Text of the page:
a) were reassured their beliefs sufficiently mainstream so as to need far less courage to state, and/or
    b) were so angered by the ignorant dismissal of the ideas it contained by what they saw as the elitist commenariat that they voiced support out of sheer anger.

    Now of course one might say that the "Howick speech" and the kind of ground-shifting progressive speech about which you're talking appeal to diametrically opposed constituencies, but that'd be because one had assumed the speech I gave Winston to read was some sort of racist rant. It wasn't.

    Also, times were different then. What political discourse needed, then as now, was a circuit breaker that changed what people were talking about. The content that did that then wouldn't do it now, because it's progressive ideas which have been forced from most of the debate.

    Short version: If someone had the balls to try it, and provided they did it well, I think they'd be pleasantly surprised.

    Perth, Western Australia • Since Nov 2006 • 157 posts Report Reply

  • BenWilson,

    that it was a cynical political ploy, and that fact, more than the specific details of its race-baiting rhetoric, is what really made it deleterious to NZ political discourse.

    To be fair, Labour's response was also an attempted cynical ploy, which simply backfired. They were pandering to racism. I put my own hand up as guilty of buying into the irrational fear of losing access to beaches, and it took Tim Selwyn of all people to convince me that I was guilty of backing something akin to land confiscation. This was via writing, not because I was impressed by his stupidity with an axe. But after that happened and he was charged with treason, I actually felt really bloody uncomfortable with Labour.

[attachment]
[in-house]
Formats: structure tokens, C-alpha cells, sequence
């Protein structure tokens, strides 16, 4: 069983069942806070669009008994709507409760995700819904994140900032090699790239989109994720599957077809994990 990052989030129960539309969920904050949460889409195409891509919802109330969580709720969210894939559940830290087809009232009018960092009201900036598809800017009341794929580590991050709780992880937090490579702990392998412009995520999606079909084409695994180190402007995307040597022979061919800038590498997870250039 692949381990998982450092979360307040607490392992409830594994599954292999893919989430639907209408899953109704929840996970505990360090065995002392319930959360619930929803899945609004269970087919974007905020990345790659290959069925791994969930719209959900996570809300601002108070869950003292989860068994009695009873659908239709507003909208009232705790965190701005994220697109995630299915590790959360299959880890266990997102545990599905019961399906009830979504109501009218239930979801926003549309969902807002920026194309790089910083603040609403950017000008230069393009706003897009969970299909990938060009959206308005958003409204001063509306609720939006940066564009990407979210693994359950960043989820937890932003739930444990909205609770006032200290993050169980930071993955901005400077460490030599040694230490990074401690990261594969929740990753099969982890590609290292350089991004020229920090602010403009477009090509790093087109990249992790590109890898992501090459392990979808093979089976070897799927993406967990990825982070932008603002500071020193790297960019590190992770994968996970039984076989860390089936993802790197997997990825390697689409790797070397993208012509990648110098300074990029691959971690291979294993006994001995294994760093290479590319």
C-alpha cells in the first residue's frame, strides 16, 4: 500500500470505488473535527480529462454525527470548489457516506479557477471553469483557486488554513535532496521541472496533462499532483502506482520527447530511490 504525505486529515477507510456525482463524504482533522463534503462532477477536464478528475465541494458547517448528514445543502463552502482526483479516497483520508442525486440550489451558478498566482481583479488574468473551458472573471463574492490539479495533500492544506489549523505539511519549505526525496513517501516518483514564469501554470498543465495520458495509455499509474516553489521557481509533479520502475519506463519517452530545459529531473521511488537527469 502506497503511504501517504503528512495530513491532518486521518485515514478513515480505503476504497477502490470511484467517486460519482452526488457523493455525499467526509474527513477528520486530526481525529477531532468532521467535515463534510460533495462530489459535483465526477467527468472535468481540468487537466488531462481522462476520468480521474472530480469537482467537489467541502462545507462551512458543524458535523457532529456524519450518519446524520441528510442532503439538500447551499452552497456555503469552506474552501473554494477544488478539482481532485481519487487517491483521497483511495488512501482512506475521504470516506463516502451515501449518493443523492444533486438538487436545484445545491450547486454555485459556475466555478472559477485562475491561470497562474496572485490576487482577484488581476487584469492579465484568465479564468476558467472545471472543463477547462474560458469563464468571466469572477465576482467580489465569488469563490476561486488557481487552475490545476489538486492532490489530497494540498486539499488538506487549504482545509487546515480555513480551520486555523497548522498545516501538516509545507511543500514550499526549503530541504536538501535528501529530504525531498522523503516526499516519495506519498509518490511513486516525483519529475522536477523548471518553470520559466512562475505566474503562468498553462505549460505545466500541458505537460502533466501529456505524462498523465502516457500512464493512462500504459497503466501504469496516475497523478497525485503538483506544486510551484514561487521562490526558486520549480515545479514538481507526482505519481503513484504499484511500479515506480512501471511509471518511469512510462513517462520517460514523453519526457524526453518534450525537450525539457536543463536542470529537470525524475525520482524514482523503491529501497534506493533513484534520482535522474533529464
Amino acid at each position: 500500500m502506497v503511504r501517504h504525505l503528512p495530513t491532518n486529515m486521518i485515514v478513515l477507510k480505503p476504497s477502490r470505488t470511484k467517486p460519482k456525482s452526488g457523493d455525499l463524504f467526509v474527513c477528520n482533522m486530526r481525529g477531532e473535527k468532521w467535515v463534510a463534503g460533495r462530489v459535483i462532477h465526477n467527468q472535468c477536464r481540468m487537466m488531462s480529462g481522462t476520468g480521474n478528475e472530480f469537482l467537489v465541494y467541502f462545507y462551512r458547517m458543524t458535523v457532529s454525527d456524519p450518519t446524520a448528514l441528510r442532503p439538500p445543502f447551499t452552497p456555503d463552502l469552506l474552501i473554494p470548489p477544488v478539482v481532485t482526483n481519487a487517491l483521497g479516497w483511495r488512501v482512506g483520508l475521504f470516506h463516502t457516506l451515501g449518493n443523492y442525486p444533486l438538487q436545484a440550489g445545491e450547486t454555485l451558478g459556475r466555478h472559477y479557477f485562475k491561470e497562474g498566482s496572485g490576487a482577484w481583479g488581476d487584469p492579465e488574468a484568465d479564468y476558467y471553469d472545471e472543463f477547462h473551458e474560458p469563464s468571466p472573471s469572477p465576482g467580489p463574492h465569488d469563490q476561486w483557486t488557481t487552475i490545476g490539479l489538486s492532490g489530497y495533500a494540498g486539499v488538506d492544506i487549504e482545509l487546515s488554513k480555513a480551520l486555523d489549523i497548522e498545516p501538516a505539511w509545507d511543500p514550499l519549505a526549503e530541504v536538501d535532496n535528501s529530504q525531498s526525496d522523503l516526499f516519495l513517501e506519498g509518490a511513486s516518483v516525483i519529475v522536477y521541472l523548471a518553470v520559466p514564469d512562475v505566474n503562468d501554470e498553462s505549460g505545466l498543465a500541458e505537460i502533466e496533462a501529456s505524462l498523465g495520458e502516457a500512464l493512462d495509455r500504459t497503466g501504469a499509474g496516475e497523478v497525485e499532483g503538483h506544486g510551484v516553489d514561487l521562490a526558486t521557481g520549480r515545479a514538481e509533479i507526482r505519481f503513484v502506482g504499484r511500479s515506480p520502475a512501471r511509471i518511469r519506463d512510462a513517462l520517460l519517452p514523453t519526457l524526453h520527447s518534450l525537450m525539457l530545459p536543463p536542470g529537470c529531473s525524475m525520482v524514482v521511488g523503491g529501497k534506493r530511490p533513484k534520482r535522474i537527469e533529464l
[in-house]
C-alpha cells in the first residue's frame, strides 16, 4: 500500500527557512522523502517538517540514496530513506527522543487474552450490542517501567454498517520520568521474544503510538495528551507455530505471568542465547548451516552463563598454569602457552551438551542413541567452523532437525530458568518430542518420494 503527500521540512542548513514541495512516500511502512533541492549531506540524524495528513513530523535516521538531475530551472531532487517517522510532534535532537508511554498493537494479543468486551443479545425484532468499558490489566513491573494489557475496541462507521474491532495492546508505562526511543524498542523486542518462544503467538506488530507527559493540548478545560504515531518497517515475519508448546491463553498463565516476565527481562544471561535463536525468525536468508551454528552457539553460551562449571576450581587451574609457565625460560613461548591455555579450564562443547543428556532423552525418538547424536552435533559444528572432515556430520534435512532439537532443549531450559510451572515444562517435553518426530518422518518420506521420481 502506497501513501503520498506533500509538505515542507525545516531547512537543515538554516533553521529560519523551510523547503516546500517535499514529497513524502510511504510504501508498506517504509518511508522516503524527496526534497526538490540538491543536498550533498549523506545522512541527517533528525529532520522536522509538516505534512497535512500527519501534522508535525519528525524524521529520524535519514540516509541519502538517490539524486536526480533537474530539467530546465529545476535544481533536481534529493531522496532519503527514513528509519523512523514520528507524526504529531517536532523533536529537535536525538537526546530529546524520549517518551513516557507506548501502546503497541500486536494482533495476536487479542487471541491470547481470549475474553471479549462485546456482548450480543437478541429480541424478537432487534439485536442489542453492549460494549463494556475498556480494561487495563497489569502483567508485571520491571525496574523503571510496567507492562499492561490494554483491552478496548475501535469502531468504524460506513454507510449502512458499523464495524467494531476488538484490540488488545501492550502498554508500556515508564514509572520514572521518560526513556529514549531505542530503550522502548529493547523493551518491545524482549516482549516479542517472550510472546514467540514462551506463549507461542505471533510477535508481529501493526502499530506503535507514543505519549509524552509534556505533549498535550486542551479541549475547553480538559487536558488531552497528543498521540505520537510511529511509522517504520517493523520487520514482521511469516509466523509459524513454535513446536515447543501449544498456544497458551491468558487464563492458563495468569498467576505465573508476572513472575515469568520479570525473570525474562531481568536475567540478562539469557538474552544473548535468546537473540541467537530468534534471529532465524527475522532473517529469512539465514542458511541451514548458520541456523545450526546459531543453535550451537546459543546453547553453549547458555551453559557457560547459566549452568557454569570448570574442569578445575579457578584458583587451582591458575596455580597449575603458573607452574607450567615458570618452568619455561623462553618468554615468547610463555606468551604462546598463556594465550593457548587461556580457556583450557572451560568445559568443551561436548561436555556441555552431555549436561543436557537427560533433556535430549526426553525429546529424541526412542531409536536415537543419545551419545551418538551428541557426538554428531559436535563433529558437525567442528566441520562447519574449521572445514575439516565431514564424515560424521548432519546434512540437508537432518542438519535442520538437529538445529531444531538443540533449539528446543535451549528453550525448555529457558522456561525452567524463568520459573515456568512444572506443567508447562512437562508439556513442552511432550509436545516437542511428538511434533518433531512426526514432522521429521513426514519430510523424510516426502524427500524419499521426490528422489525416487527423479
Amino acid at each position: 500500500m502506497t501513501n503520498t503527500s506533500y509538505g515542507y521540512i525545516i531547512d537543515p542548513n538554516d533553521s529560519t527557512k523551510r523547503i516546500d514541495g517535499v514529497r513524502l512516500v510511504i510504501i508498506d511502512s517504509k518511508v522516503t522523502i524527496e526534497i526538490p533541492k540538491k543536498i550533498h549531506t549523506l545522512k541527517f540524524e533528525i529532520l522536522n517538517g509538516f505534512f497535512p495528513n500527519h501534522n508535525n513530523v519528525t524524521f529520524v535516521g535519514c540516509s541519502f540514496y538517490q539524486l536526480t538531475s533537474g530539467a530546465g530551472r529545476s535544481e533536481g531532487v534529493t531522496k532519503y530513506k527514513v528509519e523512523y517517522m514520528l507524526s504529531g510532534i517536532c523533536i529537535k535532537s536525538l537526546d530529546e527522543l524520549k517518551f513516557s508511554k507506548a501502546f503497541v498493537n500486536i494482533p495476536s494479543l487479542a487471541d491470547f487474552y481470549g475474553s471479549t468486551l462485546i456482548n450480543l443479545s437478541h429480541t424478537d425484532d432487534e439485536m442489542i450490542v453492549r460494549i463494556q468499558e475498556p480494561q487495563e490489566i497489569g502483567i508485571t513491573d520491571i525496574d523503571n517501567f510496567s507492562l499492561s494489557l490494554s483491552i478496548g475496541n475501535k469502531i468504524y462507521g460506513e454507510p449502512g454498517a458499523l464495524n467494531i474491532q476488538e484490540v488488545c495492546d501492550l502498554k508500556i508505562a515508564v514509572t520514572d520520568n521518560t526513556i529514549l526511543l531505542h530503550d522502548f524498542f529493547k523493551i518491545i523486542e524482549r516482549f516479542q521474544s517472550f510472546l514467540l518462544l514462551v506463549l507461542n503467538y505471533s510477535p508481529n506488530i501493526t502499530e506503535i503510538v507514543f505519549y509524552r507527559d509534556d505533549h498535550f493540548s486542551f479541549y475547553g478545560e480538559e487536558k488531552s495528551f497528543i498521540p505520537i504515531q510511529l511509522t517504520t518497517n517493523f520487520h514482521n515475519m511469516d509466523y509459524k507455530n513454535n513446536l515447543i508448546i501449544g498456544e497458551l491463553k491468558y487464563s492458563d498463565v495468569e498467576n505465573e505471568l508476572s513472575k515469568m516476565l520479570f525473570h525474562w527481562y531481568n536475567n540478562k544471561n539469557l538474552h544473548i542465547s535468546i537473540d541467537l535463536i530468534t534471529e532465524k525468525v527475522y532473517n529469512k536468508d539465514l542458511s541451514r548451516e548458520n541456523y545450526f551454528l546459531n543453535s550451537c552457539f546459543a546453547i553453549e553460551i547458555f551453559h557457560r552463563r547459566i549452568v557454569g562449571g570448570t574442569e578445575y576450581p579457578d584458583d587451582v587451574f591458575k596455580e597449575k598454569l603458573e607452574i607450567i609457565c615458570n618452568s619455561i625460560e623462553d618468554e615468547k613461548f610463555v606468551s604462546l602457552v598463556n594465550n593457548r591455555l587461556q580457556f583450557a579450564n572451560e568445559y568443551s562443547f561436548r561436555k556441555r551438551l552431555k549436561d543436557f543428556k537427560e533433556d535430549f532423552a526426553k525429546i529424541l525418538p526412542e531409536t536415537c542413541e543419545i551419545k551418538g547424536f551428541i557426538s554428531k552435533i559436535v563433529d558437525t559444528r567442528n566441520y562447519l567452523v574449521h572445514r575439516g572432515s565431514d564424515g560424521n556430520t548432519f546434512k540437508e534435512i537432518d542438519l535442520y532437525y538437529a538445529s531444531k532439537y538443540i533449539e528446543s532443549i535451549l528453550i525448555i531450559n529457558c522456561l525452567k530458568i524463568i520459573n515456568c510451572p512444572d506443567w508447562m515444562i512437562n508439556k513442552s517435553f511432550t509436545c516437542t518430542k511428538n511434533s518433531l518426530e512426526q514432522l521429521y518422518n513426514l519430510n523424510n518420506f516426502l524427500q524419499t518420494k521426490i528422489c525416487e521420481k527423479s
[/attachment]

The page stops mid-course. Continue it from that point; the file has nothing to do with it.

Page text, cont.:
The reason it backfired on Labour was because Maori were a traditional ally of theirs until then. After that, a wedge was driven.

    It was actually a foolish move (in hindsight) by Clark. She didn't understand that racists don't sweat the details. So far as they were concerned, Labour still pandered to Maaris, even after seizing into undisputed governmental control the entirety of the NZ coastline (they felt it was theirs by right anyway, so it was hardly stealing). Also, she did not grasp just how galvanizing that action would be to Maori, and how a Maori party that fundamentally opposed her could even come into being.

    Perhaps she was a little inspired by her success in crushing the Green Party's whole hysteria about GE. But Greens are far more tightly bound to Labour, so this was possible (and IMHO the right thing to do too).

    Re: Narratives. The political right are not the only ones with narratives that aren't always based in fact. There's a strong appeal to conspiracy in much of the Left, too. The conspiracies could actually exist (that's how conspiracy theories work), so it's a drumbeat that does work. Also, egalitarianism runs deep in the NZ psyche - so pointing out the rich getting richer and the poor poorer under National will always work in proportion to how outrageously it seems to be happening. A major drumbeat connecting those three ideas, that National are conspiring to enrich their mates because of a sense of entitlement they developed by association with the wealthy classes that form their leadership, is still the easiest line of attack. It's slid off Key so far because he has mostly done fuck all. But he's clearly lining up to do a lot. The drums aligning patriotism with national ownership against loss of power to foreign interests at a time of disaster, declining employment, and reducing incomes for the poor will still get NZ feet tapping.